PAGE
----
The eyes are one component and there are a variety of conditions that individuals diagnosed with Down syndrome may be affected by or more susceptible to. Read on to learn about some of the most common ocular findings.

 

Refractive Error and Glasses

This refers to an individual’s prescription in corrective eyewear such as glasses or contact lenses in order to see as clearly as possible. Patients with Down syndrome are more likely to need corrective eyewear whether for nearsightedness, farsightedness, or astigmatism.

 

Strabismus is a Common Feature in Down Syndrome

Strabismus refers to an eye turn that the individual may have. This could be one eye turning in and out, or both eyes turning and switching back and forth. It could also be present at all times or only at some points in the day and associated with certain activities.

An eye more often turns inward, but in either case amblyopia or lazy eye may develop. This means that because the turned eye is not being used as frequently, it will not receive as much visual stimuli and its pathways to the brain will not fully develop, leading to permanent vision reduction in that eye if the eye turn is not fixed in childhood.

 

Down’s Syndrome Can Cause Keratoconus

At the very front of the eye is the clear cornea, which is thinned in this condition, causing the fluid from inside the eye to push outwards. This causes the cornea to bulge outwards into a cone shape and distorts the curvature, affecting vision. This condition has been shown to be associated with eye rubbing and our optometrist will check to make sure that there are no underlying causes inducing this.

Cataracts

A cataract refers to the clouding of the lens within the eye, causing blurry vision or a spot in vision. If noted, our optometrist will assess to see how severe the cataract is and, if needed, refer the patient to receive surgical treatment to replace the lens. Patients with Down syndrome are at higher risk for either congenital cataracts (present at birth) or developing cataracts as they age earlier than the general population.

Glaucoma

This is a group of disorders that refer to the death of the nerve cells at the back of the eye, which are responsible for providing peripheral vision. This is often associated with higher eye pressure but this is not the only variable.

Treatment includes eye drops, instilled everyday, to lower eye pressure or certain laser procedures that help with outflow of the fluid within the eye to lower the pressure. Individuals with Down syndrome are at higher risk for higher eye pressures and glaucoma.

Blepharitis

This is a condition that leads to inflammation of the eyelids and the glands within them. It is often associated with a dry or burning feeling in the eyes and redness. Eyelid hygiene is an important component for this condition and it can be treated with eyelid cleaning, warm compresses, steroids, or antibiotics.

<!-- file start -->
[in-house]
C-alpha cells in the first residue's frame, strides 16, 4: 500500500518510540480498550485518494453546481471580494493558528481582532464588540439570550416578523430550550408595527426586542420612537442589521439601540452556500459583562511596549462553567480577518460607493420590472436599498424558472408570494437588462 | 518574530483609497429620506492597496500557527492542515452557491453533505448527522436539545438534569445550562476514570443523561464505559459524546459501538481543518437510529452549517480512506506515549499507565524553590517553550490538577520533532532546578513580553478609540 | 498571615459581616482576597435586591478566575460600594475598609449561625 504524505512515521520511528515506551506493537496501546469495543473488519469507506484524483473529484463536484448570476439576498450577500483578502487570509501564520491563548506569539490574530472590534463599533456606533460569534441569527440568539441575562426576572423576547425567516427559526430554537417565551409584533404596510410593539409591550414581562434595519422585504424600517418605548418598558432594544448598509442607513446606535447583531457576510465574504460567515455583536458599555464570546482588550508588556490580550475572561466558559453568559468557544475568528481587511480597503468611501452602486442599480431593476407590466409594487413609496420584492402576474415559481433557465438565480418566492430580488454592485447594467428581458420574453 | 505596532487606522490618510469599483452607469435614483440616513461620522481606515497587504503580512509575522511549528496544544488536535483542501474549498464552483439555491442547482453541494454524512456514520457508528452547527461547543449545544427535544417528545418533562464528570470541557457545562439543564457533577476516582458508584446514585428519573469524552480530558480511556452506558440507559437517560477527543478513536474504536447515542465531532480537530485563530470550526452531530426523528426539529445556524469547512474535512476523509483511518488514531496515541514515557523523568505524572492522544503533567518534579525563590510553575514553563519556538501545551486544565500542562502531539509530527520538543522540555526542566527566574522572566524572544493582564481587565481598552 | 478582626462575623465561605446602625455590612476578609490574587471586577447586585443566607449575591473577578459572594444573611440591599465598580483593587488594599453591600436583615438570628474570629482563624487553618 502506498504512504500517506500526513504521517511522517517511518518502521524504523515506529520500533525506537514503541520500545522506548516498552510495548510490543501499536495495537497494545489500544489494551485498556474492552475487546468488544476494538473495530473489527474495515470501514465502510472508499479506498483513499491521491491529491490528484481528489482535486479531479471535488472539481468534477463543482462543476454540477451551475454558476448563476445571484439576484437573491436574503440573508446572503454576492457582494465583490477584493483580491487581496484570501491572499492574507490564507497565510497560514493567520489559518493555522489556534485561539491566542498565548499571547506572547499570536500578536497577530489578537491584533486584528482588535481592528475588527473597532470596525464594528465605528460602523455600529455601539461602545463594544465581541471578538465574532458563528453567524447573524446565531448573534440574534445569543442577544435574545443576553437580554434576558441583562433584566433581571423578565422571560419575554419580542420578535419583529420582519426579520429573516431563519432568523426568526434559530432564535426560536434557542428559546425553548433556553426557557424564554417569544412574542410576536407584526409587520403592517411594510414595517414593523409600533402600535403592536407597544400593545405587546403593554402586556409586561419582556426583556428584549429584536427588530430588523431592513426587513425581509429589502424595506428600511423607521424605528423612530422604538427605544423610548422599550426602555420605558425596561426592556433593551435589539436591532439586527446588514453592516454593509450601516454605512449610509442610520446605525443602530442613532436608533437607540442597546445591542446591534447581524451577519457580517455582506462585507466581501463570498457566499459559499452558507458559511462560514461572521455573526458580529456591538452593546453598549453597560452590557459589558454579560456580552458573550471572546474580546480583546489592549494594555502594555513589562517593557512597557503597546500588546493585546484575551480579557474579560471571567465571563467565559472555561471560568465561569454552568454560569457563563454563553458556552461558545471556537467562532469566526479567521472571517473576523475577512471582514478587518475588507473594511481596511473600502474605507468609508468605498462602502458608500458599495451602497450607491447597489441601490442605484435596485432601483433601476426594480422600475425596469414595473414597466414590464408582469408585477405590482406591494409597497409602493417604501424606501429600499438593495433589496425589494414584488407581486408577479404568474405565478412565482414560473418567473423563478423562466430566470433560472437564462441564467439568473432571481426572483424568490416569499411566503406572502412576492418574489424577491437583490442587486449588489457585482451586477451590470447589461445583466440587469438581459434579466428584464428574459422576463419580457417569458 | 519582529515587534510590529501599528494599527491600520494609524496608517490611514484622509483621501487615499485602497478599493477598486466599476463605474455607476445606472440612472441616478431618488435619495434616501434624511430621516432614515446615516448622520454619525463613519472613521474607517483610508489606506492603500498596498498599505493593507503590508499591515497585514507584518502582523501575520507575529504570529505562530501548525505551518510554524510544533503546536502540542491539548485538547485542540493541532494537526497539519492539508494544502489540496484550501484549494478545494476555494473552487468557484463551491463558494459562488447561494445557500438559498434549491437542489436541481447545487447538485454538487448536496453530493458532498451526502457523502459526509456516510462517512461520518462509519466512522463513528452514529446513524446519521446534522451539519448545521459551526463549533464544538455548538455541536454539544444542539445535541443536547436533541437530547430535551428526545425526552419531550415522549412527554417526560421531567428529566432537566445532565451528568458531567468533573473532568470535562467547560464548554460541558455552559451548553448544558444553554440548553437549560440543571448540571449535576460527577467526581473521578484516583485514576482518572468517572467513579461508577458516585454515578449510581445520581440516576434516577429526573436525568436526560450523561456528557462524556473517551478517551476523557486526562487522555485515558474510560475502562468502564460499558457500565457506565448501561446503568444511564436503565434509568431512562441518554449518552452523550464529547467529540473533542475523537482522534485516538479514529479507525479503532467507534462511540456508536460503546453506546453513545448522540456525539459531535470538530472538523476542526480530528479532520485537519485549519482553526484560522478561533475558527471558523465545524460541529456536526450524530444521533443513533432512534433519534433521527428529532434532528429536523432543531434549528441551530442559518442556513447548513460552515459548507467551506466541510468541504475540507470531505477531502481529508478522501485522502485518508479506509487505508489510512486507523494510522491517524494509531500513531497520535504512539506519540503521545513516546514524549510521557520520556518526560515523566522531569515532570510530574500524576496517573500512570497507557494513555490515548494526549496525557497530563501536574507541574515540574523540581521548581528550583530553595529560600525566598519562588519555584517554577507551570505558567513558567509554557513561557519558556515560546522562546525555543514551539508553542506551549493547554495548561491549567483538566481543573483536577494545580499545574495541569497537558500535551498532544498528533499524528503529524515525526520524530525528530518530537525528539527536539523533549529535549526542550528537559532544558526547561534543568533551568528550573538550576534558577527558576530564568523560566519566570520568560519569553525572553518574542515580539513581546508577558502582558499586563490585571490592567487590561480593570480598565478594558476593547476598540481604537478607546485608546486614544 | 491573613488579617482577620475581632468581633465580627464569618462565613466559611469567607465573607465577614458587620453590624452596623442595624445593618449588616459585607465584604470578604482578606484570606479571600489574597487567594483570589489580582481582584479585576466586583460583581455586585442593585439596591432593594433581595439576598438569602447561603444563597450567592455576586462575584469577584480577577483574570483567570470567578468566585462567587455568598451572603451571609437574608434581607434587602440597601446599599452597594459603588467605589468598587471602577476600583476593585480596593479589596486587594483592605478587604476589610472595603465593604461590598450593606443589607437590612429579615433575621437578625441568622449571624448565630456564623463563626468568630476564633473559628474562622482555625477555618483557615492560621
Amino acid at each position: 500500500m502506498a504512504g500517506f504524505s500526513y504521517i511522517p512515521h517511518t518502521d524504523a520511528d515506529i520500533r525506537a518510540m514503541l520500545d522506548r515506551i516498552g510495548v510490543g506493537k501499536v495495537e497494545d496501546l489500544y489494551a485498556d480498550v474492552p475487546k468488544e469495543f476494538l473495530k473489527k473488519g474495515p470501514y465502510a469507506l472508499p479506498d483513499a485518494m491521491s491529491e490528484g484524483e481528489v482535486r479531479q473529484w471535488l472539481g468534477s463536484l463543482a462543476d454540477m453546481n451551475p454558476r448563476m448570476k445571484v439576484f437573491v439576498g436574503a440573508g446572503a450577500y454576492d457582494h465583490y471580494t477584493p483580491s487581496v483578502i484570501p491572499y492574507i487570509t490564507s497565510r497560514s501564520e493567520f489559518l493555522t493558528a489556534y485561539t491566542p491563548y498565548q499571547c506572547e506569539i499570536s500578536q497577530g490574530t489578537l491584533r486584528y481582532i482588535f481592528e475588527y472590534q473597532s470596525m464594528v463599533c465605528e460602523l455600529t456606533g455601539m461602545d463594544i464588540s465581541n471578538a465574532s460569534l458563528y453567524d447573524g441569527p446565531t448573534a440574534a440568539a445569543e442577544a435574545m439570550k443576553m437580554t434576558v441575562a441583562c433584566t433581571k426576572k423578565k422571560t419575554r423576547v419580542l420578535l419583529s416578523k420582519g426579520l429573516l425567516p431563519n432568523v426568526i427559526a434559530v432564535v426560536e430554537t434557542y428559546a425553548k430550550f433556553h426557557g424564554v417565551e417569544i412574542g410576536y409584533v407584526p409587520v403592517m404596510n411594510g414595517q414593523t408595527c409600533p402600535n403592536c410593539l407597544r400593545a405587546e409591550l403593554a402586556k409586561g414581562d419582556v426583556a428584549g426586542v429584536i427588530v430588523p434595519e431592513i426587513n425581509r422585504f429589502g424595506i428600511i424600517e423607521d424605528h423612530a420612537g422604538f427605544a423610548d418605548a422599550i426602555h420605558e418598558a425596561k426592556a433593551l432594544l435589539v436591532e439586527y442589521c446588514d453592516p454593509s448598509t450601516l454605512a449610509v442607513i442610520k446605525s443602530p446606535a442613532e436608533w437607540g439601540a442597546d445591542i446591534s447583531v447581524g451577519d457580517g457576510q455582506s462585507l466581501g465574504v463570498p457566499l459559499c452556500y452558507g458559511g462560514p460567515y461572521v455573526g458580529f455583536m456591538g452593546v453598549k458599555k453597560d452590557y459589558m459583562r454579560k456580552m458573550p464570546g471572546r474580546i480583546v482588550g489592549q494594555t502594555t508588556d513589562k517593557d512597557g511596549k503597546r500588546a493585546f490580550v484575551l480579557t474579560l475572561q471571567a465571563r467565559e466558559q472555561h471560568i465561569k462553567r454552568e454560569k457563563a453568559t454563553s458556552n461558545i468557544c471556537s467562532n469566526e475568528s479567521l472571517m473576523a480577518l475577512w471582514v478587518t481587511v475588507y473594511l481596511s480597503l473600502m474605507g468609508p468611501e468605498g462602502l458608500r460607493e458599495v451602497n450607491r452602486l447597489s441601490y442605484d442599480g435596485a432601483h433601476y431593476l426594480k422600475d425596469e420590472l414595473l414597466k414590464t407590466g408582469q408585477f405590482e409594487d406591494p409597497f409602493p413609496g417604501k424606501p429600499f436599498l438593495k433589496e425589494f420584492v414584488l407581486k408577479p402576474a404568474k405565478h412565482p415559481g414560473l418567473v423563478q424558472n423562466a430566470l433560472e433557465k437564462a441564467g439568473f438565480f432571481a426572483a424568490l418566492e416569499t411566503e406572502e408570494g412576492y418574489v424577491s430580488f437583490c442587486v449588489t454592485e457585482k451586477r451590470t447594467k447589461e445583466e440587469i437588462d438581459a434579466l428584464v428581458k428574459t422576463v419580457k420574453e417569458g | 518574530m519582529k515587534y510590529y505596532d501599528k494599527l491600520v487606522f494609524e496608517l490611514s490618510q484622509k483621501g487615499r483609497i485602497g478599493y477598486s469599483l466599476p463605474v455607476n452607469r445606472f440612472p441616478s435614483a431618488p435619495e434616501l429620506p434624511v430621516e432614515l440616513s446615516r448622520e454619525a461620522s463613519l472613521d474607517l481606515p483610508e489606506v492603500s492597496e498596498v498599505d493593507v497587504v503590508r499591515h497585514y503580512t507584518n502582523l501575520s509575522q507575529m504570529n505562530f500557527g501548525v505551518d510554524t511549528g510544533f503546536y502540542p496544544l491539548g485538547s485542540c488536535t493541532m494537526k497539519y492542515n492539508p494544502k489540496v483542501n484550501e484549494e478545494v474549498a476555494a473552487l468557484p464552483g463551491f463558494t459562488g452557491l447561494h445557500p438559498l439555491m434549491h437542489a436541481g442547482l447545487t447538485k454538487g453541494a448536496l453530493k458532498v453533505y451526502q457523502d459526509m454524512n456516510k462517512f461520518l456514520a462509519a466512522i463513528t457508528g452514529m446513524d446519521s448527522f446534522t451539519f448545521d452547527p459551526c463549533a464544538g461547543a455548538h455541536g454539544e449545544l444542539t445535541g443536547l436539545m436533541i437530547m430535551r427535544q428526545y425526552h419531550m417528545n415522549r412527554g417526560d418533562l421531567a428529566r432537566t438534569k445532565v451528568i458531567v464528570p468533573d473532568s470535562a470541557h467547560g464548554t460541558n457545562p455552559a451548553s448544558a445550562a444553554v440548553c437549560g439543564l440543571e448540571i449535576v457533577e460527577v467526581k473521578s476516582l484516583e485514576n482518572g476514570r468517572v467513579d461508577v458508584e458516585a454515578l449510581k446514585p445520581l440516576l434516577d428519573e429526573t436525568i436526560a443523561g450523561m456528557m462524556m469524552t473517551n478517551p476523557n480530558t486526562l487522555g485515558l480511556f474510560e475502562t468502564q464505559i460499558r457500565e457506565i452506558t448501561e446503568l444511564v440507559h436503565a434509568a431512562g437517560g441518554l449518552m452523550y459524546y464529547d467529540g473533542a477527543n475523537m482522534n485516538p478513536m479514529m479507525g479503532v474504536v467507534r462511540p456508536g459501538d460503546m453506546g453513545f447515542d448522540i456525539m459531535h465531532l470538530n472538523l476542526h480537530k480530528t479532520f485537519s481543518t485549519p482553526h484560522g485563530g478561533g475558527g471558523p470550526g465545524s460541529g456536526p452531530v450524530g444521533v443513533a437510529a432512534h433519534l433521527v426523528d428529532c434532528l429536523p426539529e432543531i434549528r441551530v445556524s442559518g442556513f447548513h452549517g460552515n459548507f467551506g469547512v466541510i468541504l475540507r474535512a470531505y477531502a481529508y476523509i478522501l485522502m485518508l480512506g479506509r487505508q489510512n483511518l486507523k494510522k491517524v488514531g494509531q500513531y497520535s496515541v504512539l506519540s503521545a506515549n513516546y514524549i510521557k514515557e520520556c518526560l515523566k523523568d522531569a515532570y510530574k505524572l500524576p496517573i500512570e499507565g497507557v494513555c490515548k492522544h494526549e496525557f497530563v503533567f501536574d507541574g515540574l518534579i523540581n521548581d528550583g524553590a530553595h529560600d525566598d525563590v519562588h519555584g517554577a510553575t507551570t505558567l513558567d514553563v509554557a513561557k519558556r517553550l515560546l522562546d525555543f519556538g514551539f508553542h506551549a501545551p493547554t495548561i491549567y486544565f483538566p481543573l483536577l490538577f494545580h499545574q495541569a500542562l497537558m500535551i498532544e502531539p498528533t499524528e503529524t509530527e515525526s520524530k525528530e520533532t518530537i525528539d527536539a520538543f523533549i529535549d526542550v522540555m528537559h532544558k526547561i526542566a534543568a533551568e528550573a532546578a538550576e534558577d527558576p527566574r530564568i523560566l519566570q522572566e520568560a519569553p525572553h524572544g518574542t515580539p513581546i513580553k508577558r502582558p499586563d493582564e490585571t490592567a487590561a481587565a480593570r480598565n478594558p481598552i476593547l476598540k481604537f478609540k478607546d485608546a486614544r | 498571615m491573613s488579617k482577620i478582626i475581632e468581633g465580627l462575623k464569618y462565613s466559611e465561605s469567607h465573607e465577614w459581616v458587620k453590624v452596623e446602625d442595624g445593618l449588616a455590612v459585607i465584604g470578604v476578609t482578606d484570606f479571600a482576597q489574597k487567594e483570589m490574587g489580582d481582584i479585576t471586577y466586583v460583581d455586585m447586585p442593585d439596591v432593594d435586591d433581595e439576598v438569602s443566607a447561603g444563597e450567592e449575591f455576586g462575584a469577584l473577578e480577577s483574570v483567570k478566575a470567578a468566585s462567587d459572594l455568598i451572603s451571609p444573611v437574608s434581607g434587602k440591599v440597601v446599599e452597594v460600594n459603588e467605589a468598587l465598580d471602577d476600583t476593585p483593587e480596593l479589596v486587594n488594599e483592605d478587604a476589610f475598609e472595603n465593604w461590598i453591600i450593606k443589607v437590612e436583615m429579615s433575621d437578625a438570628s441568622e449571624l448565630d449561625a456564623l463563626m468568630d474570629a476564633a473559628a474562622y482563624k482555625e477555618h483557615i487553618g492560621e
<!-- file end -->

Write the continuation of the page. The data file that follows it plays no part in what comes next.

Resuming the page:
Our eye doctors at Eye Theory in Houston, TX excel in the prescription of contact lenses, glasses and various eye diseases.  Call our optometrist at 832.831.7386 or schedule an appointment online if you would like to learn more about how Down’s syndrome can affect the eyes.  Our eye doctor, Dr. Jonathan Tsao, provides the highest quality optometry services and eye exams in the Midtown, Downtown, Museum District, Montrose, East Downtown, and Southside Commons (Southside Place) vicinities of Houston, Texas.

Can Smoking Affect My Eyes?

Smoking has a variety of adverse effects on the body and the eyes are no exception. It is often a risk factor for developing several diseases or exacerbates existing conditions. Here are some of the interactions that smoking has with the health of your eyes.

Smoking Worsens Macular Degeneration (ARMD)

Smoking is one of the main modifiable changes to prevent age-related macular degeneration (ARMD) development and progression. In ARMD, the nerve fiber at the back of the eye, the retina, is damaged. Specifically, this disease involves damage to the macula, the portion of the area on the retina that is responsible for your central vision. This results in loss of vision centrally and currently, there is no treatment that can reverse this disease. Various studies have shown that smokers are more likely to develop ARMD compared to non-smokers.

Smoking Can Cause Cataracts

A cataract is the clouding and yellowing of the lens within your eye. This lens is responsible for focusing light on the nerve fiber layer at the back of the eye. The clouding causes people to experience blurry vision, glare, and a dimming effect with a diminished ability to distinguish colors. The change occurs gradually and the treatment includes cataract surgery to remove and replace the lens within the eye. Smoking increases the risk of developing cataracts and increases the likelihood that surgery will be needed sooner.

 

Glaucoma